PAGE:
Steve Buzza, MPhil, PGA, a GRAA Top 100 Growth of the Game Teaching Professional and Golf Digest Best Young Teacher in America, is based at Bonita Bay Club in Bonita Springs, Florida.
Yoga has a history ten times that of the game of golf, but all these centuries later, golfers are reaping the benefits that yoga provides, both mentally and physically. As a golf teaching professional learned in Sport Science and Biomechanics, I believe it is vital to use yoga as a mechanism to not only prepare the body for golf, but to simplify swing mechanics, while preparing students emotionally for the demands of the golf course.
I started doing yoga in my late teens after suffering the effects of a huge growth spurt when I was 15 or 16 years old. When I completed my Biomechanics thesis, I began to share my knowledge in an unassuming manner, and sought a way for players to experience it and feel it, rather than just dictate what they should be feeling.
I spoke with Tammy Mugavero, the Director of Fitness at Bonita Bay Club, to seek a certification in yoga. This wasn’t really to implement a comprehensive yoga program at the club, but for my own edification and growth as a coach. However, she told me that a yoga for golf certification would mean I could teach classes right there at our facility. A few years later, these classes have become a hybrid of classic yoga, biomechanics and visualization exercises for the golf course.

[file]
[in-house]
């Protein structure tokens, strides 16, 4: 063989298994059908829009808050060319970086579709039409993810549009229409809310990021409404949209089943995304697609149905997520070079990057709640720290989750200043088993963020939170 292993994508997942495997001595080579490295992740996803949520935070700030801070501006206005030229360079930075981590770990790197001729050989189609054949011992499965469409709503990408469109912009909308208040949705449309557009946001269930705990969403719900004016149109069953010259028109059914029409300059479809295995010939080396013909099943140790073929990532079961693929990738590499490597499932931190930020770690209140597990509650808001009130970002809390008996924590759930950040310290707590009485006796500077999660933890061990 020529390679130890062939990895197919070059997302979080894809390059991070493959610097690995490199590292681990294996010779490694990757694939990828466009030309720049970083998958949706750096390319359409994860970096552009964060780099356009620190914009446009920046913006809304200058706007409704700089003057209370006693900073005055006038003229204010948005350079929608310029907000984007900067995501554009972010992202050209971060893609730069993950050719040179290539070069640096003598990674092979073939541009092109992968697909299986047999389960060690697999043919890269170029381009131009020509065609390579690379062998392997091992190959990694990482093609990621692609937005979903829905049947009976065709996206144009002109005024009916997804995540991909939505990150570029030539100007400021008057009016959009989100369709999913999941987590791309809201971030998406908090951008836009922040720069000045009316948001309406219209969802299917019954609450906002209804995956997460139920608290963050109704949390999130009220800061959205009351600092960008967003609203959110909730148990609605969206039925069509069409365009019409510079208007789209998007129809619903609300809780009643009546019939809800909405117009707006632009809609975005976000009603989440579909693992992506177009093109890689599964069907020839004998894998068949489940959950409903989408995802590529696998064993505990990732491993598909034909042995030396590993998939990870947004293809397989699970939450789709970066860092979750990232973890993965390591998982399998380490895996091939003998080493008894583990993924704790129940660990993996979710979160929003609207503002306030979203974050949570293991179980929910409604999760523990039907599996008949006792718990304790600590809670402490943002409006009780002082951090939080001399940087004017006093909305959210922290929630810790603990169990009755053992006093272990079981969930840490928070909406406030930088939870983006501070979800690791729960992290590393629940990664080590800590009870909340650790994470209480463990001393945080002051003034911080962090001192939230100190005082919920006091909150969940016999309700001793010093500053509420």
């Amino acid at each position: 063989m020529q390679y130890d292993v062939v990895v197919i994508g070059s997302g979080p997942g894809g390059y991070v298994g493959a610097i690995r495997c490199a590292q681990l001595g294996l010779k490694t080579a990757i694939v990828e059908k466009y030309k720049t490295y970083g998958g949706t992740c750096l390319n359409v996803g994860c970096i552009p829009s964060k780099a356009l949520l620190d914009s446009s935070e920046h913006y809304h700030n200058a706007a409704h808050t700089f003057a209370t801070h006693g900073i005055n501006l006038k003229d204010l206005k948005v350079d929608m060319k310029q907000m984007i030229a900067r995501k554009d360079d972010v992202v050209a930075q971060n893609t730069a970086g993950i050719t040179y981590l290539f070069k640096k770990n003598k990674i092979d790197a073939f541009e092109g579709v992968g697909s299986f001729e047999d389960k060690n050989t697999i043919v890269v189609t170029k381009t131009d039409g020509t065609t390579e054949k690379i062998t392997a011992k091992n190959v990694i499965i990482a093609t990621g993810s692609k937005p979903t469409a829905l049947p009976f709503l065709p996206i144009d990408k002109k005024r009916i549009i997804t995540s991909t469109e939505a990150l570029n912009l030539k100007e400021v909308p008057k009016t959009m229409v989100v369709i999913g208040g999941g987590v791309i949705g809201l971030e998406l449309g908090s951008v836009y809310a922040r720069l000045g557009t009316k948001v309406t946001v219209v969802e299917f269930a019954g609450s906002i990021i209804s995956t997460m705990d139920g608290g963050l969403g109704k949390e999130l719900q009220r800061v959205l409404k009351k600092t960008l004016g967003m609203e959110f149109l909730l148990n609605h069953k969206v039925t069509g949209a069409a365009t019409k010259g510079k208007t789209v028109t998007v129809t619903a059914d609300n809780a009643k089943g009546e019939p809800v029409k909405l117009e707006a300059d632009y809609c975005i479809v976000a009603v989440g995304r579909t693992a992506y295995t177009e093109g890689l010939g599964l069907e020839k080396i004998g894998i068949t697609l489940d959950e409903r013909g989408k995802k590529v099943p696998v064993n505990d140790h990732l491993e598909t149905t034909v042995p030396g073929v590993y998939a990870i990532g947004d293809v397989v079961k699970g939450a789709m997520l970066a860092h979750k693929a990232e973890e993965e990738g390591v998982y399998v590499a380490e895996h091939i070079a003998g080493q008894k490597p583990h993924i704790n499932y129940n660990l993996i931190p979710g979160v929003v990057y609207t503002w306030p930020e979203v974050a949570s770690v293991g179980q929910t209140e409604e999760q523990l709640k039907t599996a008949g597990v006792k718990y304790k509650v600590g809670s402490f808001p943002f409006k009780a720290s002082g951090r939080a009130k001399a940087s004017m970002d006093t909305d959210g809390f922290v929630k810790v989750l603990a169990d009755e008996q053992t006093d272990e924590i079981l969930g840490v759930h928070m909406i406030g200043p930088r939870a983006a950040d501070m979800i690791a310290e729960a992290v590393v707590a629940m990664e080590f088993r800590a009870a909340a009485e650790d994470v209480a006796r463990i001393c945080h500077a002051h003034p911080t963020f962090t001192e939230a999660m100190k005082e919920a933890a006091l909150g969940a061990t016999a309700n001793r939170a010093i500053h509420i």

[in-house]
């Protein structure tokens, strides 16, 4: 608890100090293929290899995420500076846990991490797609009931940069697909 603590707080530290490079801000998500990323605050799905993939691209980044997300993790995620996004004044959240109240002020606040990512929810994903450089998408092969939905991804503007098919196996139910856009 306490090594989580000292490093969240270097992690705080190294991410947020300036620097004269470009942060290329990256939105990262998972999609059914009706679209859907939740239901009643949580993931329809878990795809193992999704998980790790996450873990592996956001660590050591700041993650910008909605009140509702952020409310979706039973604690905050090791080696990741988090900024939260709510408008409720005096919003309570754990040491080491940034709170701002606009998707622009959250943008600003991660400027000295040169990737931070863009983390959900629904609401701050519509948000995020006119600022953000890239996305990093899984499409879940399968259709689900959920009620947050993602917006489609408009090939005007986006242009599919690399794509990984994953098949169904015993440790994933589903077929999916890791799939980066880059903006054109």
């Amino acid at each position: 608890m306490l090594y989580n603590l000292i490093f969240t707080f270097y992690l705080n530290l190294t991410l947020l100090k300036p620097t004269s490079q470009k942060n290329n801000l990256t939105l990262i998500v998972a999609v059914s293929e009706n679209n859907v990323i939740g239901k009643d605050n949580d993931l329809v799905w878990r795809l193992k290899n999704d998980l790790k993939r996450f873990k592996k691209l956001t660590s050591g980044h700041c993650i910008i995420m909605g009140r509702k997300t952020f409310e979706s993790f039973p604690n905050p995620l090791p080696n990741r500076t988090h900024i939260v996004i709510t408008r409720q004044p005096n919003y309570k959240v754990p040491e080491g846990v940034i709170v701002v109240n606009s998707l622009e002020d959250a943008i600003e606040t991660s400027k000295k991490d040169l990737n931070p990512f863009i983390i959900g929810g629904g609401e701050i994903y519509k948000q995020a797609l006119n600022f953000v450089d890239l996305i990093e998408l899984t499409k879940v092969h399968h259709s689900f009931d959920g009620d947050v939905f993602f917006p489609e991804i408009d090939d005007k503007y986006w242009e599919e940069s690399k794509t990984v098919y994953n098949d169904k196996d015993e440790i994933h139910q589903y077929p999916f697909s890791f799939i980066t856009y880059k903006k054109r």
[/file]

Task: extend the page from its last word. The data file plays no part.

With a fitness team at Bonita Bay that is second to none, I don’t pretend to be a fitness expert in any way. My goal remains to introduce our male members to the benefits of yoga, and then ensure that they are familiar with the fitness services at the club, as well as the benefits of those services to their golf game, and also to their general health and wellness. After all, when you can get a student to feel what you’re trying to teach them, that’s often the key to convincing them of the merits of your concepts and philosophies.
Today, we’re attracting a lot of husbands and wives to the yoga sessions, as it’s been a safe space for people to learn yoga, understand its objectives and do so at their own pace. There’s no Asana (pose to pose transition) in our yoga classes, eliminating the individual’s potential to fall behind the sequence of the group session. I keep our format very simple, while trying to give them golf-specific feels, as well as a mix of medium and high intensity bursts in the middle. It was definitely an effective way to open their eyes to the benefits of yoga for golf and introduce them to the many fitness services that Bonita Bay has to offer.
At Montauk, where I spent the summer teaching and coaching, I’ve had a lot of women beginner golfers in my lessons, and have implemented yoga into those sessions, as well. They may not have golf experience, but I tap into their overall athletic IQ. In fact, I’ve had many women students on Long Island who have far more experience in yoga than I do, enabling me to link the benefits of yoga to their golf game, alleviating some of the anxiety and fear that sometimes come with learning a new activity like golf.
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